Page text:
Since I enjoy drinking tea, I am always on the lookout for tea rooms in the city. In my opinion, the best places in this regard are The Tea Place by Manjushree, which is located on Purna Das Road in south Kolkata, and The Promenade Lounge in Taj Bengal.

I enjoy dropping into and spending time in Favourite Cabin for its sheer history. Young Bengal Hotel, one of the oldest Bengali restaurants located in Khidderpore, appeals to me very much. And, like every other Kolkatan, Anadi Cabin is the last word when it comes to selecting the best place that makes moghlai parotas in the city.

Which is the flavour or taste that you identify most with Kolkata?

The flavour or taste that I identify the most with Kolkata is 'mishti' (meaning sweet). The traditional sweets of Bengal were given the generic name monda-mithai. Monda were milk-based sweets made of khoya (also known as mawa), sweetened with gur (jaggery) or sugar and shaped into balls. Mithai were flour or lentil-based sweets that were sweetened with jaggery or sugar. If Bengali sweets are so famous and sought-after now, we have to thank the Portuguese for that.

The Portuguese arrived in Bengal in the 1500s and with them arrived the technique of making chhana. Earlier Bengali sweets were mostly khoya-based. But the advent of chhana revolutionised the sweetmeat industry of Bengal. Moreover, the moiras (confectioners or sweet makers) of Bengal are constantly experimenting and coming up with new innovations, particularly when it comes to sandesh.

Share an interesting anecdote about some food journey you undertook while researching the book.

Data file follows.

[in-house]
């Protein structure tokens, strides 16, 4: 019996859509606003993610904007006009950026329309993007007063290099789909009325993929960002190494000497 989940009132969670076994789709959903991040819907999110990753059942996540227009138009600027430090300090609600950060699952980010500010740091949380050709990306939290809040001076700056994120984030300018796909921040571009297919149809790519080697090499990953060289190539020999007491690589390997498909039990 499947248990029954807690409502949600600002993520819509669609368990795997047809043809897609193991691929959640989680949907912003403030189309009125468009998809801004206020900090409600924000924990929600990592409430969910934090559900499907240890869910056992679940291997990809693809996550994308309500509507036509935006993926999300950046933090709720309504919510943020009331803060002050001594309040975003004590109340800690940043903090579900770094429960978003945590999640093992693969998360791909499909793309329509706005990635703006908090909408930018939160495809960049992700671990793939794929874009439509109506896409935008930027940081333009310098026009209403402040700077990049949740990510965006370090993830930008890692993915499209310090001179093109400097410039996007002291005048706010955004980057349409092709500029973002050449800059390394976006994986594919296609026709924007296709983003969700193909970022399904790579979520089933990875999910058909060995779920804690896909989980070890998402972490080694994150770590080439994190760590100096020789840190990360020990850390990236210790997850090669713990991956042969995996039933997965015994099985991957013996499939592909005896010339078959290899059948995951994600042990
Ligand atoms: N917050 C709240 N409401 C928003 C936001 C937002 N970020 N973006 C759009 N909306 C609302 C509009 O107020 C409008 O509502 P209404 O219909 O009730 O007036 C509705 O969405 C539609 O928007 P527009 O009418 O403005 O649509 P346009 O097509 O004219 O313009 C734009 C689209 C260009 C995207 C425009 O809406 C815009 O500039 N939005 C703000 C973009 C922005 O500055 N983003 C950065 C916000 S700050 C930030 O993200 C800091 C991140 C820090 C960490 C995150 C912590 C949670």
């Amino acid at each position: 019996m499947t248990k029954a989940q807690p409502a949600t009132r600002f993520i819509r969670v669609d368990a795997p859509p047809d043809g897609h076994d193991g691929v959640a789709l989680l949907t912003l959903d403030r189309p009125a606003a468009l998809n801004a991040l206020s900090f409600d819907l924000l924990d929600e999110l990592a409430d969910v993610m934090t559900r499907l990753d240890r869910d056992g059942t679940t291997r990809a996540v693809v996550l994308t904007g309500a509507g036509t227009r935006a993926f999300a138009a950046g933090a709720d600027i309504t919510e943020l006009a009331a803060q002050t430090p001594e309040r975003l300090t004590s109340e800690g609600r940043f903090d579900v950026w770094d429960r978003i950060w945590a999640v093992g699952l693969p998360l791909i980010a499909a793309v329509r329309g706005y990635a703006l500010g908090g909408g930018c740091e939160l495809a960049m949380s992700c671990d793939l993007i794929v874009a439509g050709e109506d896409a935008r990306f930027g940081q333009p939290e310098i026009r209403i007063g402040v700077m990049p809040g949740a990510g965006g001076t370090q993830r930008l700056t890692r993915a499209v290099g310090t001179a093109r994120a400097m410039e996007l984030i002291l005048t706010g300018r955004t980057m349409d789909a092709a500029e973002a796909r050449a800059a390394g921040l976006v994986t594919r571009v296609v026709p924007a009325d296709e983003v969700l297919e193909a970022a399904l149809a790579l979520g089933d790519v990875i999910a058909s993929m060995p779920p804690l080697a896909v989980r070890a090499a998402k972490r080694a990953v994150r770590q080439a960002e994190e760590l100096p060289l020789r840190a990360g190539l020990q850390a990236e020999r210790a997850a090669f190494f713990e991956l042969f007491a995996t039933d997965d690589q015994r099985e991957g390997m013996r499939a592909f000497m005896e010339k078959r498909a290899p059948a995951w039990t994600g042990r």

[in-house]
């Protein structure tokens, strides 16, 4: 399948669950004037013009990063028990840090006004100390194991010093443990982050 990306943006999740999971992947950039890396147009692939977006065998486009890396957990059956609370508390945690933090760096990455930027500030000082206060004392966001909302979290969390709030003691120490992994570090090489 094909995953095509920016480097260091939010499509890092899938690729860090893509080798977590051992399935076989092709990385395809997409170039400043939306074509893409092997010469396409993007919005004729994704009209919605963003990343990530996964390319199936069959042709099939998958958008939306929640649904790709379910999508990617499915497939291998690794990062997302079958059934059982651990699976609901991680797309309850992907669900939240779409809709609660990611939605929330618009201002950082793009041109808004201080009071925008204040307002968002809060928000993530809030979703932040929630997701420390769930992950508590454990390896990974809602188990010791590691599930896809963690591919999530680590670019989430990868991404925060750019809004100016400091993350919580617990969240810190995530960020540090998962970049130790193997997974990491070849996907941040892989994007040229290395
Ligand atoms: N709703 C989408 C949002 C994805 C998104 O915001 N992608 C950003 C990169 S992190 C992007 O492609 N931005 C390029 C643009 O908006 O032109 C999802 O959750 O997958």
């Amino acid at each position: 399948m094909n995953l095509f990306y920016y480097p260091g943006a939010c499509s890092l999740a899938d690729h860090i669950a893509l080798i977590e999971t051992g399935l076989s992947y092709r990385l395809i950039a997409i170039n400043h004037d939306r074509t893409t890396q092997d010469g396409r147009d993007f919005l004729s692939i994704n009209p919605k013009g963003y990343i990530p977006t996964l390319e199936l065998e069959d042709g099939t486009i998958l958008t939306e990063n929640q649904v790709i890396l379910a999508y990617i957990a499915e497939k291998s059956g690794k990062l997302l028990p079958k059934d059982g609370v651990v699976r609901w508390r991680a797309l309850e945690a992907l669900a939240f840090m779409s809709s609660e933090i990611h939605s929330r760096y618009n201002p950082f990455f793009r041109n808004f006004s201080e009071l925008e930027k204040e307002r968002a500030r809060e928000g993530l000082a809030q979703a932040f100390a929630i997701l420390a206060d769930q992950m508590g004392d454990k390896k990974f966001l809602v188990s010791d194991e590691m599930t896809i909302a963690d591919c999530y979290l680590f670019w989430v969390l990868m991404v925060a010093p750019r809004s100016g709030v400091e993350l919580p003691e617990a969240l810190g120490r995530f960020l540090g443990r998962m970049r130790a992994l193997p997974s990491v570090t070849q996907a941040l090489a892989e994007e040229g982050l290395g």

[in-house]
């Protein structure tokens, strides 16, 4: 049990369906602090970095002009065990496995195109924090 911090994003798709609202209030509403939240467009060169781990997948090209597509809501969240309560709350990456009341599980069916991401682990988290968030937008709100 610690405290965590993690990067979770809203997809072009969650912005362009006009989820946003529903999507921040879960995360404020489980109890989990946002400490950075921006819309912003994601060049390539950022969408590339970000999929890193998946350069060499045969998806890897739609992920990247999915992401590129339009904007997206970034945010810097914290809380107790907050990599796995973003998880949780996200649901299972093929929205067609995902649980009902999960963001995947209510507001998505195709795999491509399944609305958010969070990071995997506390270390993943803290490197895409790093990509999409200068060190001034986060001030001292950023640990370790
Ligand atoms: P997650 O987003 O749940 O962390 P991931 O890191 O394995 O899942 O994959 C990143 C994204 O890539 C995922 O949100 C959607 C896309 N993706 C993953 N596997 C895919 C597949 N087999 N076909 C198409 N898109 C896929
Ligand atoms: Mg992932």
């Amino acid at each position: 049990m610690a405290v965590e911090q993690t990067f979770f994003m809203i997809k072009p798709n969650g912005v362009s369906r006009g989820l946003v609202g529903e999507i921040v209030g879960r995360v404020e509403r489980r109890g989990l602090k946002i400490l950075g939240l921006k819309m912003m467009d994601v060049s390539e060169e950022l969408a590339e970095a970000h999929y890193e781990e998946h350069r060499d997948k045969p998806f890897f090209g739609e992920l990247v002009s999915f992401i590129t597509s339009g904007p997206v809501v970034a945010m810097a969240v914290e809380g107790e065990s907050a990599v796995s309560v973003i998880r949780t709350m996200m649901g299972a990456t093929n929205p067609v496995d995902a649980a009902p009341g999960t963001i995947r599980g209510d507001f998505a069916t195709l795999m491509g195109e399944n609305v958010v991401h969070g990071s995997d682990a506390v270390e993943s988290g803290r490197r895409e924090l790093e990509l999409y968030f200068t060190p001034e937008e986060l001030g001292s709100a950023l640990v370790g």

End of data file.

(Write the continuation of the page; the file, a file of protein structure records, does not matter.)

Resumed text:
In this regard, I can mention the Indian Coffee House on Bankim Chatterjee Street, which is popularly known as College Street Coffee House.

Before being turned into the historic coffee house, the building was known as Albert Hall. It was owned by the noted philosopher and social reformer of Bengal, Keshub Chandra Sen, who had converted it into a meeting place for the intelligentsia.

Albert Hall was also used as a secret meeting place by swadeshis. Whenever the police conducted raids, the freedom fighters would escape using its secret doorways and passages. 

A lot of global food has entered the city through its many eateries. Do you think the old, iconic places are in the fear of losing out?

Not at all! They shall always co-exist. When I had gone to Allen Kitchen, a very old chops and cutlets eatery in north Kolkata that has been in existence since colonial times, I not only came across middle-class customers but also a few customers from the higher income group who frequent the place for its delectable fried food. As long as the food and quality of cooking are good in a palce, old joints serving traditional dishes and new ones serving food of the global variety will always co-exist.

A Taste of Time: A Food History of Calcutta
By: Mohona Kanjilal
Publisher: Speaking Tiger
Pages: 512
Price: Rs 899